Ethanol strengthened relative to gasoline as corn gained on speculation that bad weather in South America will reduce crops.
The grain-based additive’s discount to gasoline was 21.08 cents a gallon based on front-month futures, versus 26.5 cents yesterday. The spread has averaged 62.35 cents this year.
Corn, the primary feedstock in manufacturing ethanol in the U.S., climbed on concern that too much rain in Argentina will cut yield prospects, boosting demand for U.S. supply. Prices for the grain have gained 17 percent this year, squeezing profits at ethanol distilleries and prompting the industry to limit output.
“It’s break-even for the efficient guy,” said Wallace Tyner, an agricultural economist at Purdue University in West Lafayette, Indiana. “It’s break-even for some and for some that’s losing money.”
Denatured ethanol for December delivery advanced 0.3 cent to $2.427 a gallon on the Chicago Board of Trade. The contract expired today. Futures have gained 10 percent this year. The more actively traded January contract rose 0.1 cent to $2.421.
In cash market trading, ethanol in the U.S. Gulf gained 3 cents, or 1.2 percent, to $2.495 a gallon and in Chicago the additive climbed 2 cents, or 0.8 percent, to $2.44, data compiled by Bloomberg shows.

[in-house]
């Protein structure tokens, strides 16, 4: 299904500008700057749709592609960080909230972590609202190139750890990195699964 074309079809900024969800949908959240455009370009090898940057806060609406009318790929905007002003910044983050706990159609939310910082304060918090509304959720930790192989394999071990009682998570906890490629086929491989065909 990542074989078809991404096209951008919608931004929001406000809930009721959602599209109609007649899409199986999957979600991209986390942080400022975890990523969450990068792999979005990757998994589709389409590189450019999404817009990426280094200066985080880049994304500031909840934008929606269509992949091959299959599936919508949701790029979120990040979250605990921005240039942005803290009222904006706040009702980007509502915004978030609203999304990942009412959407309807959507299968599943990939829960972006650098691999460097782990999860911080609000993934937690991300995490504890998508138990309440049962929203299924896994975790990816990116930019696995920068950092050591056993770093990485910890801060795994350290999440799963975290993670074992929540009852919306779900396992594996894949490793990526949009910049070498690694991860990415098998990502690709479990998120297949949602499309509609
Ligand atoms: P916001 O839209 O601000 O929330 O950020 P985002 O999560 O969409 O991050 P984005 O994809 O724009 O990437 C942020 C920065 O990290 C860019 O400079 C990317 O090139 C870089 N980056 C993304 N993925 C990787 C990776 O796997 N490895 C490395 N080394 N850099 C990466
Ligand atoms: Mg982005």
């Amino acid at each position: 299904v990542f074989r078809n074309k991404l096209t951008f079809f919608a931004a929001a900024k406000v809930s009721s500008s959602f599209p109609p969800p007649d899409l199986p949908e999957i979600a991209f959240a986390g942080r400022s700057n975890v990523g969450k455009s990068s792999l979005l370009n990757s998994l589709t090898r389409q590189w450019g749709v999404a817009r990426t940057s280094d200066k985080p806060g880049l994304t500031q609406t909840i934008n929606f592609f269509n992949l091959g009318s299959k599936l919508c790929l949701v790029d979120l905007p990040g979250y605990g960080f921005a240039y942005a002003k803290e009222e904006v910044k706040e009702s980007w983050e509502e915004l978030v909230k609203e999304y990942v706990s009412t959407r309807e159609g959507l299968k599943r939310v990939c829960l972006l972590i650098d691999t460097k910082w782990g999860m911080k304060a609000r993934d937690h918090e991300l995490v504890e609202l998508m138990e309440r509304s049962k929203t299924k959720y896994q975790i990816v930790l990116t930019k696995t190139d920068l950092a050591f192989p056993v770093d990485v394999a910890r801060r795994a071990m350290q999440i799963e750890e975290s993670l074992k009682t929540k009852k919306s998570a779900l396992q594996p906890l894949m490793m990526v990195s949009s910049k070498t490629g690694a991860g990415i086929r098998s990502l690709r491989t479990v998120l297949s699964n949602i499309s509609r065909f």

Ethanol on the West Coast added 0.5 cent to $2.575 a gallon and in New York the biofuel was unchanged at $2.53.
Gasoline for January delivery slid 5.12 cents, or 1.9 percent, to settle at $2.6378. The contract covers reformulated gasoline, made to be blended with ethanol before delivery to filling stations.
Corn for March delivery added 5.75 cents, or 0.8 percent, to $7.5775 a bushel in Chicago. One bushel makes at least 2.75 gallons of ethanol.
Based on December contracts for corn and ethanol, producers are losing 31 cents on each gallon of the fuel made, up from 29 cents yesterday, excluding the revenue that can be pocketed from the sale of dried distillers’ grains, a byproduct of ethanol production that can be fed to livestock, according to data collected by Bloomberg.
Tyner said the industry is producing too much of the biofuel to raise prices enough to capture a profit.
Output rose 4 percent to 835,000 barrels a day in the week ended Nov. 30 from the previous week, the highest level since June 29 while down 10 percent from a year earlier, Energy Department data show.
Stockpiles at 19.3 million barrels are at the highest level since July 27 and 7.8 percent above the year-earlier level, the agency said today.
Ethanol-blended gasoline made up 87 percent of total U.S. gasoline pool in the week ended Nov. 30, according to department data, the lowest since Jan. 13.